Beating the system : accelerating commercialization of new materials
Author(s)Musso, Christopher Scott, 1974-
Massachusetts Institute of Technology. Technology, Management, and Policy Program.
Thomas W. Eagar.
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Over the past century, materials have faced notoriously long delays between invention and commercialization. These delays make private investment very difficult, and can prevent good materials from reaching markets. A systematic exploration of the commercial histories of major commodity thermoplastics was performed, which showed that these delays were attributable to technical deficiencies in materials and obstacles in the application value chains. Contrary to popular wisdom, material costs, competitive materials, and serendipity were much smaller factors in commercialization delay. The factors that led to insertion of plastics into applications were different from the factors that led to post-insertion growth. The major plastics showed a characteristic pattern of commercialization. First, they entered simple, small applications in which they solved new problems. They then progressed to achieve insertion in a single major application, which they continue to dominate today. Having established themselves with this application, they found insertion in a wide range of large applications. The commercialization pattern can be explained in large part by the concept of switching costs. As knowledge of a material increases, switching costs are reduced; as value chain complexity increases, switching costs increase. The earliest applications required little understanding of plastics and had simple value chains, so switching costs were low, corresponding to fast commercialization. Later applications had more complex value chains and required much more detailed understanding of the failure modes and processing parameters of the material, corresponding to high switching costs and slow commercialization. Materials can be deployed into(cont.) many markets. By strategically selecting application markets, materials producers can significantly improve the probability that new materials will be adopted and can shorten the period of commercialization. Early markets should be selected based on the ability of the material to solve unique problems and the simplicity of the application value chain. When market selection is not an option, materials producers can integrate forward in the value chain to shorten commercialization times, but capital requirements are very high. Once integrated into an application, the safest competitive position for materials is to be the lowest cost option that meets the exact needs of the application.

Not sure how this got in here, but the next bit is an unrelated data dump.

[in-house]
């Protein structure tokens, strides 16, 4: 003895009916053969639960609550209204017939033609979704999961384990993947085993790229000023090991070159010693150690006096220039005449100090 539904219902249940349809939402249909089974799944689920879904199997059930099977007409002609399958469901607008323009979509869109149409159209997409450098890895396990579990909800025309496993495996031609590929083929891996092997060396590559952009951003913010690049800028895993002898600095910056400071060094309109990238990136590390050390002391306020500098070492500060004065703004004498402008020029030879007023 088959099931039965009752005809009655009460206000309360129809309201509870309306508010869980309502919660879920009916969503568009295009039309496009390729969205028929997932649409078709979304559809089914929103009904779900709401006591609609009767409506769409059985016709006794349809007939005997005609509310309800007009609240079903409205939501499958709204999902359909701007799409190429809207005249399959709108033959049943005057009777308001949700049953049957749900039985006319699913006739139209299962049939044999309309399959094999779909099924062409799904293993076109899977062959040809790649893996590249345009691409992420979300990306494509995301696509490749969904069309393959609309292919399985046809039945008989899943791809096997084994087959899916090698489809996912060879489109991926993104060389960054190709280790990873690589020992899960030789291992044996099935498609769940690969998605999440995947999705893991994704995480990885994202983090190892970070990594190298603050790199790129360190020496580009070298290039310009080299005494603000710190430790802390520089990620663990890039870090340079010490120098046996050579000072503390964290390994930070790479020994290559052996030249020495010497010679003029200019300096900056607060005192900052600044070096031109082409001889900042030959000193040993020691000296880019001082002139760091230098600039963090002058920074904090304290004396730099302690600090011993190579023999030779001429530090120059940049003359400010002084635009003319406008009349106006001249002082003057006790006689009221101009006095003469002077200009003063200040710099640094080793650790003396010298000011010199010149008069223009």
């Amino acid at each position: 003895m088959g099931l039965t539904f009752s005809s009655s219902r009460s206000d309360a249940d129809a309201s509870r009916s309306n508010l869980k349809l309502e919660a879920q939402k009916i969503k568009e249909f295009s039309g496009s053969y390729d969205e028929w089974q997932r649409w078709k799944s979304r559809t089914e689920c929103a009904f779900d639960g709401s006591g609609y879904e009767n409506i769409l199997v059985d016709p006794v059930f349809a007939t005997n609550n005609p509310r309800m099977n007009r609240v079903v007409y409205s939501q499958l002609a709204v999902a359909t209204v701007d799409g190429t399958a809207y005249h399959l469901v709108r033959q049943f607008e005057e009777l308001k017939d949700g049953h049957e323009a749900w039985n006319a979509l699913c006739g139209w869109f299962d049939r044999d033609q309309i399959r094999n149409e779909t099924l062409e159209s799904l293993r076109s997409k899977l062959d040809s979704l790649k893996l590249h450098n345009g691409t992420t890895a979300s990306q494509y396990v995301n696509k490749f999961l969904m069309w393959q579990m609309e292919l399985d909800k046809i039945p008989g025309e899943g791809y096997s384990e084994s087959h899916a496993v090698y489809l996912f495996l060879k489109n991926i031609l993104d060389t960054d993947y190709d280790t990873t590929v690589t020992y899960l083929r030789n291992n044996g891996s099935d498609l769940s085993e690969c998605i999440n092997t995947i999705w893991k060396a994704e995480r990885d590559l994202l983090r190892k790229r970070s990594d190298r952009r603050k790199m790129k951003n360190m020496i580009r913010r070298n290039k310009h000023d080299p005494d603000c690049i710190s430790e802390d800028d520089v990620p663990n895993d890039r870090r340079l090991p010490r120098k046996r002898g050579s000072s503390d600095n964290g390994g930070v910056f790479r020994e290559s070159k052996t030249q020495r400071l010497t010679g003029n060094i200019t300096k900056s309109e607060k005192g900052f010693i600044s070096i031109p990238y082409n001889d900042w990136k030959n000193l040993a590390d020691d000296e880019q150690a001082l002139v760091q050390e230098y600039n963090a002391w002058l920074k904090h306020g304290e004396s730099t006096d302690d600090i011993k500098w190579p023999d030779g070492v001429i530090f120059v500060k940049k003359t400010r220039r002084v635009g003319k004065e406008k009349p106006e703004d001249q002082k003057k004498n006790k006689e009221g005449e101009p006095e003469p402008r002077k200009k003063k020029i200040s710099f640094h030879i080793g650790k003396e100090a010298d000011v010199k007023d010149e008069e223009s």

Thesis (Ph. D.)--Massachusetts Institute of Technology, Engineering Systems Division, Technology, Management, and Policy Program, February 2005.Includes bibliographical references (p. 233-249).
DepartmentMassachusetts Institute of Technology. Technology, Management, and Policy Program.
Massachusetts Institute of Technology
Technology, Management, and Policy Program.